Avian toxic effects levels are species-specific (Wolfe et al. 1998) and concentrations that may negatively affect peregrine health or breeding success are currently unknown. However, it appears that the increase of mean THg in feathers of adults from 4.45 µg/g in 1915–1924 in West Greenland (Dietz et al. 2006b) to our current mean of 10.29 lg/ g across the northern-latitude breeding area is not currently suppressing the population. A recent synthesis of banding data from 1970–2010 in northern-latitude peregrines indicates a robust breeding population of more than 15,000 breeding pairs (Franke 2016), which is far greater than the pre-DDT era population estimate of 8660–9000 pairs (White et al. 2002). For comparison, the local breeding population of F. p. anatum along the Colorado River system in southern Nevada had a mean THg concentration in feathers of 17.24 µg/g (Barnes and Gerstenberger 2015) in a seemingly healthy breeding population experiencing 72% breeding success and 1.8 successful young per breeding attempt (Barnes et al. 2015). Spry and Wiener (1991) suggested feather Hg concentrations of 15 µg/g were associated with decreased reproduction in some predatory birds, so further research is needed to account for potential effects of Hg contamination on peregrine mortality and breeding success rates.
In summary, our assessment of axillary and p4 feathers from peregrines sampled during autumn migrations at SPI and AI is a broadscale assessment of Hg exposure in northern-latitude peregrines across their North American breeding grounds, and indicates widespread THg concentrations generally elevated above prior levels in western Greenland (Dietz et al. 2006b). Our results from AHY feathers are primarily indicative of THg body burdens during the breeding season, likely influenced by uptake throughout the annual cycle. Axillary feather concentrations are highly correlated with concentrations of THg in p4 feathers in juvenal plumage, and we have used them to provide a minimum relative index of Hg exposure throughout peregrines’ northern-latitude breeding grounds. However, they are not replaced in a predictable pattern, and so do not provide standardized results for direct comparison in older individuals.
We recommend testing the p4 in peregrines, the first flight feather to be replaced each year in AHY individuals, which enables spatial and temporal analyses of Hg exposure associated with breeding areas and annual exposure in migratory individuals. This is particularly so for peregrines, which exhibit strong breeding-site fidelity, and undergo a predictable and complete annual molt cycle (Pyle 2008). We also recommend trend analyses and comparisons between feathers and blood samples collected during migration to help ascertain Hg exposure on migration relative to the remainder of the annual cycle. Toxic effect levels of Hg are unknown for peregrines, so future research would benefit from an effort to study Hg exposure in relation to adult turnover at territories, breeding success, productivity, and survival rates of peregrines breeding in northern latitudes.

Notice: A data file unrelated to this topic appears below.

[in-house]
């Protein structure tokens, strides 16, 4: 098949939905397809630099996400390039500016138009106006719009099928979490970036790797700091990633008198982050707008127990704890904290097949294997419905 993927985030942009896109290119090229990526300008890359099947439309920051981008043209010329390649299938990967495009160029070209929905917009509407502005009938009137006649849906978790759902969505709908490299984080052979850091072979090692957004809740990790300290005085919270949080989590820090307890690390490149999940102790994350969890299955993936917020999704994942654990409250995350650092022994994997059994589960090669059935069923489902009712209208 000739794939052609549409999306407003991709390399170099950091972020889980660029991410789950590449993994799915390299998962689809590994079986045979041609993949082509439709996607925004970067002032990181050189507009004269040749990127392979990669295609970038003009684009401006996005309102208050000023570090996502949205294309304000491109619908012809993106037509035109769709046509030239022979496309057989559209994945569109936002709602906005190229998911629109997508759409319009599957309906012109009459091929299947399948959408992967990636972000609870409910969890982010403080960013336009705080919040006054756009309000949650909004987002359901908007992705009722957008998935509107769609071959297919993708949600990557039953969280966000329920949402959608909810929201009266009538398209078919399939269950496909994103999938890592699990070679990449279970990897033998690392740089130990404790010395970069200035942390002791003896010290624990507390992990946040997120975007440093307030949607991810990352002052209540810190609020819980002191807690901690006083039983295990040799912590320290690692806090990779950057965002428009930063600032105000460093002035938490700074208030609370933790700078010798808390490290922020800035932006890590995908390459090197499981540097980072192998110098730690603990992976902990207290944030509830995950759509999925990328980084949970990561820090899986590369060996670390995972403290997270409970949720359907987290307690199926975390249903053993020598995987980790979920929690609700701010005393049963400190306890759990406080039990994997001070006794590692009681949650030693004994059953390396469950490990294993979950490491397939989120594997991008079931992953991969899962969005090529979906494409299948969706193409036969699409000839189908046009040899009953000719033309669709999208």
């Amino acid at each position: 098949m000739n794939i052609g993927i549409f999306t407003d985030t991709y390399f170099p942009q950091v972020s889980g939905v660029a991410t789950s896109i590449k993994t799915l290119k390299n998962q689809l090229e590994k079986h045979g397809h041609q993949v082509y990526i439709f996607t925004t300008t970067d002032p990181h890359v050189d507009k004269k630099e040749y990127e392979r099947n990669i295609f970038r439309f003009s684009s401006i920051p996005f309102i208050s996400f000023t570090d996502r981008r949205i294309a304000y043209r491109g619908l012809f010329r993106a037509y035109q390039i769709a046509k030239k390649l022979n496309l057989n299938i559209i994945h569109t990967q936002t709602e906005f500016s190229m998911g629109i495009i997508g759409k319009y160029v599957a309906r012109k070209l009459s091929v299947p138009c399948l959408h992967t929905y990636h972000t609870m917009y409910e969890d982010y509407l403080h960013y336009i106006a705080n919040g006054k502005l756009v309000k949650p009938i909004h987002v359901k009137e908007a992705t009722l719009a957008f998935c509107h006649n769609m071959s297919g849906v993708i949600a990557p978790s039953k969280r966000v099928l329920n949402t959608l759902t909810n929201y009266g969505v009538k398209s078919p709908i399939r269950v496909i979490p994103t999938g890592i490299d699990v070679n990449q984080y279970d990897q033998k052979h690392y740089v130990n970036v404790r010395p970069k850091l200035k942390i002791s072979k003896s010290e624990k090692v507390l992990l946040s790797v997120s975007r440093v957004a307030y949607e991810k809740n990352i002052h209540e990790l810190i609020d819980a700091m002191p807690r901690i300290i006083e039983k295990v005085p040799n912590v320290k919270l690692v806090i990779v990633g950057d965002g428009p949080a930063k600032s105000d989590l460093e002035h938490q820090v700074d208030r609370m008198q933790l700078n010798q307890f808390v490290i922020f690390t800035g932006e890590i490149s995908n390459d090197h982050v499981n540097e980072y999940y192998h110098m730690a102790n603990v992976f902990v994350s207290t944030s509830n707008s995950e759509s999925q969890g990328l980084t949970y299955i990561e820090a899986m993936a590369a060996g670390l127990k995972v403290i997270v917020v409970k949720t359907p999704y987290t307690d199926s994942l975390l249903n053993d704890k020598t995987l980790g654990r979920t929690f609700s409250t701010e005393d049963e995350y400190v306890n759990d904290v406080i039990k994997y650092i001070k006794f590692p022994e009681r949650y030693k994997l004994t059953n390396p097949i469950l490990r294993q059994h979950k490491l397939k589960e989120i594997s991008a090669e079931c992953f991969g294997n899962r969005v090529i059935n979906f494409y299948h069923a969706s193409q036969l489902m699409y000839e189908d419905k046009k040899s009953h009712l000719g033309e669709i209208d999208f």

We are grateful for the support provided by the American Honda Motor Company, R. Berry, the Grasslans Charitable Foundation, D. Haldan, J. P. Jenny and the Peregrine Fund, R. Mutch, the North American Falconers Association, C. Pfister and S. Lasher, the Texas Hawking Association, C. Thelander, and P. and L. Widener. We thank B. Blihovde, L. Gustafson, J. Moczygemba, H. Swarts, and the staff of Laguna Atascosa National Wildlife Refuge and the South Texas Refuge Complex for their continued support and assistance. D. Darden, W. Hulsinger, J. Kumer, and the staff of Assateague Island National Seashore provided invaluable support, as did the Texas Parks and Wildlife Department. We thank those who helped in the field over the years for their fortitude and skill, including W. Heck, B. Jenny, J. P. Jenny, B. Latta, J. Millican, R. Mutch, C. Pfister, M. Reidy, N. Todd, C. Wightman, and many others. Thanks also to J. Johnson of the University of North Texas for curation of our sample archive, D. Fernbach for map creation, and to C. Vanier for support with statistical analysis. We thank J. Dwyer and two anonymous reviewers for improving an earlier version of this report. Fieldwork was conducted under federal (LA-2016-024, LA-2016-032, ASIS-2017-SCI-0008) and state permits (SPR-0390-047, 55662), and under US Geological Survey Federal Bird Banding Permits 23633 and 20127. The many past contributions and perpetual inspiration of our friend and colleague T. Maechtle (1958–2016) continue to guide our research.